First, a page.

After two weeks of testimony and two weeks of tears for the family of Hannah Leflar, the sentencing hearing for the teen who killed her has wrapped up.
“It’s been really disgusting and really hard to listen to,” said Hannah’s mother, Janet Leflar, outside Court of Queen’s Bench in Regina. “Every time we walk into court the scab gets ripped off again so how do we grieve? I need to grieve for my daughter and I can’t because we keep getting pulled back in.”
The final day of the hearing included a first. Taking a long pause and a deep breath, Hannah’s killer spoke out for the first time in court.
“I cannot apologize enough. I’m sorry and I regret it,” he said.
Reading from a two-page handwritten apology, the now 19-year-old said “I won’t let this happen again.”
Wearing a burgundy shirt and black jeans, the teen claimed he was “not in a stable state of mind” at the time of the murder, and “would complete any and all programming to better myself.”
He only mentioned Hannah’s name once.
“Here on out, I’ll be doing good for Hannah.”
Through work with elders, a chaplain and spiritual guidance, the teen claimed “I’m not a man of God, but a man of peaceful intentions.”
Turning to the direction of the Leflar family, he said “I know you won’t forgive me but I will continue to ask God for forgiveness.”
After he finished reading his apology, the teen sat down, wiping his eye.
Janet called his statements “bullshit,” and said there was no actual apology as the comments were centred on him.
She said she will never forgive him.
The Crown responds
Crown lawyer Chris White began his closing argument by stating the teen’s statement “flies in the face of evidence.”
White argued the teen felt regret, not remorse.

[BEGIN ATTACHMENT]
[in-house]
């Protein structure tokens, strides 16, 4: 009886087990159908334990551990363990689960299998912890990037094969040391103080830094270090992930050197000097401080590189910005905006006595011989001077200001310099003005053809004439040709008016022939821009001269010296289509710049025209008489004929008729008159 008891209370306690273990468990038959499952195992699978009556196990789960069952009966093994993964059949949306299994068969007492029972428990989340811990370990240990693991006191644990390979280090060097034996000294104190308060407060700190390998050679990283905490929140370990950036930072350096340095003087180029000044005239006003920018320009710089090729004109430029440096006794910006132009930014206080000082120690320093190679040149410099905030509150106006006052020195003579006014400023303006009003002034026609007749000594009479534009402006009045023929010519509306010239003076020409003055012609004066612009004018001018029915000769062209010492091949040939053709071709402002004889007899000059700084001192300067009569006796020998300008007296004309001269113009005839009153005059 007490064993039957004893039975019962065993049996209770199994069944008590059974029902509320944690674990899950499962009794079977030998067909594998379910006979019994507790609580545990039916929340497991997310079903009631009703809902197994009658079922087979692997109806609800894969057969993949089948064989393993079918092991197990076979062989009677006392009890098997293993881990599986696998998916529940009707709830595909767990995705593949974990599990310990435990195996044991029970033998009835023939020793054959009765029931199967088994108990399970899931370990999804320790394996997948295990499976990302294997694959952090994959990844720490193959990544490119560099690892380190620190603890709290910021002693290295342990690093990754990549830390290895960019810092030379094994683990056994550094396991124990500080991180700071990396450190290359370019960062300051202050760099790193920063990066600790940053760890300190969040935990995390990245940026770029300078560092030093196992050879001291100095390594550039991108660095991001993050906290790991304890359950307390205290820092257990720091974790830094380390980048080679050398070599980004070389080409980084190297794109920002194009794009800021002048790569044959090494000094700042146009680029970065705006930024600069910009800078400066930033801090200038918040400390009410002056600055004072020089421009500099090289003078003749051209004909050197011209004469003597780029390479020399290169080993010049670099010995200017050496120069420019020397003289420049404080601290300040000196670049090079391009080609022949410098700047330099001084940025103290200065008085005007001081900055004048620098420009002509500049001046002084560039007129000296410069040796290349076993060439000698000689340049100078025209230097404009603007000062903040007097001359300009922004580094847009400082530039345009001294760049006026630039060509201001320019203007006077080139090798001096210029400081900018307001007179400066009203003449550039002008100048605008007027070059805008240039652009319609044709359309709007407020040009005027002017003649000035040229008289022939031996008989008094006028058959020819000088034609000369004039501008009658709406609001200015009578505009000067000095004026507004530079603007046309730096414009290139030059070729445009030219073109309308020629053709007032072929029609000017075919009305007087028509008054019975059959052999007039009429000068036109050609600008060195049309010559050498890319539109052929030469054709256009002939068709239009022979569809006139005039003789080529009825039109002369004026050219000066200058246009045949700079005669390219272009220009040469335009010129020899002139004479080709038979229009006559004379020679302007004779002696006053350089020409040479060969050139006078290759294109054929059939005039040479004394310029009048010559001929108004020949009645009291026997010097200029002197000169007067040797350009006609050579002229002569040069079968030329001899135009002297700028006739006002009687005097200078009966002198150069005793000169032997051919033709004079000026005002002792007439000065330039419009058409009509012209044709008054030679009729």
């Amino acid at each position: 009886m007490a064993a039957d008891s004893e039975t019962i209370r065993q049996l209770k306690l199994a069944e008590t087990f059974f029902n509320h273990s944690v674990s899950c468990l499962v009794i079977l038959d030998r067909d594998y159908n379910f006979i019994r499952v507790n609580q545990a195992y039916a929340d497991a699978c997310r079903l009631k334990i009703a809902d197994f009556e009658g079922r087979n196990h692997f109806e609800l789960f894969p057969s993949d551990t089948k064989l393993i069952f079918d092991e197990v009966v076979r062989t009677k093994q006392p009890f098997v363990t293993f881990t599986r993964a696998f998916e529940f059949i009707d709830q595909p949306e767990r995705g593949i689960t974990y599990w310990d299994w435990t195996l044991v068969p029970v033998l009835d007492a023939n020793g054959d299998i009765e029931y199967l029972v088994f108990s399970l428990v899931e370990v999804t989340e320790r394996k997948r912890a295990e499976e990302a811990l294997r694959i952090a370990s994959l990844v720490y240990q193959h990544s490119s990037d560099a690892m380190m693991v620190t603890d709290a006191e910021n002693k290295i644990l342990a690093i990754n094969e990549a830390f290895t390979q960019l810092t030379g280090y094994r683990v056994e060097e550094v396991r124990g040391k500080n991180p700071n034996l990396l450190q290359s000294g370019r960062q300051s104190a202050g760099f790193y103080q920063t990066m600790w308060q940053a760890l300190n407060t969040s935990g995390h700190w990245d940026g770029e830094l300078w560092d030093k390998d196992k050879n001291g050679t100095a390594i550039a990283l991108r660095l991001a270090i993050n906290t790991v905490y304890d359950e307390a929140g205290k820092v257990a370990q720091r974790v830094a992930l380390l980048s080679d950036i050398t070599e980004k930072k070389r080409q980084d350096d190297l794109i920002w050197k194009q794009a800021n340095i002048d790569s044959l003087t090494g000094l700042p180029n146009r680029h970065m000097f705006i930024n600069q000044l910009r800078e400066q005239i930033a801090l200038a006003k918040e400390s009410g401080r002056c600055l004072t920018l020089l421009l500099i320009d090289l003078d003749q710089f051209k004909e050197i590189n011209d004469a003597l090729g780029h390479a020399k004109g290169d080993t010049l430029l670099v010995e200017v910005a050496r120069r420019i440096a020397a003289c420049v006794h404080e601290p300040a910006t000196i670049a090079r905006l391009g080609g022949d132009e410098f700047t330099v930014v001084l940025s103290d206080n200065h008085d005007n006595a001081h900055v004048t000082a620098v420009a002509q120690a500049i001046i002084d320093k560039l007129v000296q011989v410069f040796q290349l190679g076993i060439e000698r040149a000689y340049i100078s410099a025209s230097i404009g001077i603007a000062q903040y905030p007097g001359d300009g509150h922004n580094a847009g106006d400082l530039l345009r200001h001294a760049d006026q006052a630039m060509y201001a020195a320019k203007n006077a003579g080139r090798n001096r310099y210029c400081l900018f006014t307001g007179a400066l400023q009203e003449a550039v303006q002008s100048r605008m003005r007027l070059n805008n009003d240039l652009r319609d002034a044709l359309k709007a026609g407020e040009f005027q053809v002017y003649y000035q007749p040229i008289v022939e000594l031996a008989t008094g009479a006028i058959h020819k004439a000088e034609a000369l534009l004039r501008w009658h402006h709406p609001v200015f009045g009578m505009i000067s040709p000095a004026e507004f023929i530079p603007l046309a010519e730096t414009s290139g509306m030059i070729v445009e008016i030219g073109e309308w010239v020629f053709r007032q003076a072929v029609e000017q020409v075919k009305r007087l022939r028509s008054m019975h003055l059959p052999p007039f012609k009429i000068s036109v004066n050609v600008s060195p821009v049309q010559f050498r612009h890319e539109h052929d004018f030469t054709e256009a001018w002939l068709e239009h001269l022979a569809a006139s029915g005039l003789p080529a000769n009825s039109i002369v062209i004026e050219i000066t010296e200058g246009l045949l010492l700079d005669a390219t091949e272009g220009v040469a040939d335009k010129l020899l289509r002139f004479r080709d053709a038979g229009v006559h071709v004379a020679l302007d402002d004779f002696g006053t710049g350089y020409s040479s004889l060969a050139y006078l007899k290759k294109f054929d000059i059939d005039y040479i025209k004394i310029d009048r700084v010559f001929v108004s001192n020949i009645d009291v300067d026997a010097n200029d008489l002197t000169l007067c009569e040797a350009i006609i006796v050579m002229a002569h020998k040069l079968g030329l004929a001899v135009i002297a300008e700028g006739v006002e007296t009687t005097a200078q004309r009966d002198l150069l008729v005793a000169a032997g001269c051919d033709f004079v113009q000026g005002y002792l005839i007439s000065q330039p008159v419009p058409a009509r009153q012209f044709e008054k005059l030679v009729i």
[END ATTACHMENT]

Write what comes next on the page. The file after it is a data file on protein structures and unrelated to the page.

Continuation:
“He feels regret for what Hannah’s murder has done to him,” White said.
Reiterating the planned nature of the murder in January 2015, White stated the teen had plenty of times to stop the killing that day, but instead “took steps to ensure it happened.”
White acknowledged the teen likely regrets his decision, but argued “regretting your situation is one thing, regretting what he has done to others is another.”
As for the talk of suicide, White argued it comes “not from shame, but anger.”
White believed the talk of self-harm is manipulative, to avoid an adult sentence, and is the teen’s attempt to control the situation.
The defence closing argument
Defence lawyer Corinne Maeder reminded court of the reports offered by the psychologists during the over two-week long sentencing hearing.
Maeder argued the teen has no criminal record before this, has a small chance to re-offend and “has mental health issues.”
Pointing to the regret the teen has shown, Justice Jennifer Pritchard asked Maeder if there is evidence to point to whether he means that.
“The only evidence is what he is telling people,” Pritchard said.
The Crown wants the teen sentenced as an adult. White argued the Youth Criminal Justice Act does not provide a long enough sentence to hold the teen accountable, to rehabilitate him nor does it reflect the severity of the crime.
The judge adjourned the matter to July 5 when it’s expected a decision whether the sentence will be youth or adult. White also believes the sentence will come down on that day as well.
— With files from Kevin Martel.